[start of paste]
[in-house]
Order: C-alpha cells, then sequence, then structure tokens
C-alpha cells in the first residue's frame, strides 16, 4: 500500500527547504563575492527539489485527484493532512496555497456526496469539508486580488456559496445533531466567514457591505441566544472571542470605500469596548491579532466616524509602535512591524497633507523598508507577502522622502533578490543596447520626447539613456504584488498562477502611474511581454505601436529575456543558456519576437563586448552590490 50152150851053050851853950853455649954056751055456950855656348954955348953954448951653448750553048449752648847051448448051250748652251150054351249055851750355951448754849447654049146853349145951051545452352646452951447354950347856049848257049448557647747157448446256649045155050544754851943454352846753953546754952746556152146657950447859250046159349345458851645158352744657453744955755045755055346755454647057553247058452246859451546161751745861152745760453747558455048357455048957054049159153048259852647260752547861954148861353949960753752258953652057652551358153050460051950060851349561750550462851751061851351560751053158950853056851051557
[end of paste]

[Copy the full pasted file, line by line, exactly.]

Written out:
[in-house]
Order: C-alpha cells, then sequence, then structure tokens
C-alpha cells in the first residue's frame, strides 16, 4: 500500500527547504563575492527539489485527484493532512496555497456526496469539508486580488456559496445533531466567514457591505441566544472571542470605500469596548491579532466616524509602535512591524497633507523598508507577502522622502533578490543596447520626447539613456504584488498562477502611474511581454505601436529575456543558456519576437563586448552590490 50152150851053050851853950853455649954056751055456950855656348954955348953954448951653448750553048449752648847051448448051250748652251150054351249055851750355951448754849447654049146853349145951051545452352646452951447354950347856049848257049448557647747157448446256649045155050544754851943454352846753953546754952746556152146657950447859250046159349345458851645158352744657453744955755045755055346755454647057553247058452246859451546161751745861152745760453747558455048357455048957054049159153048259852647260752547861954148861353949960753752258953652057652551358153050460051950060851349561750550462851751061851351560751053158950853056851051557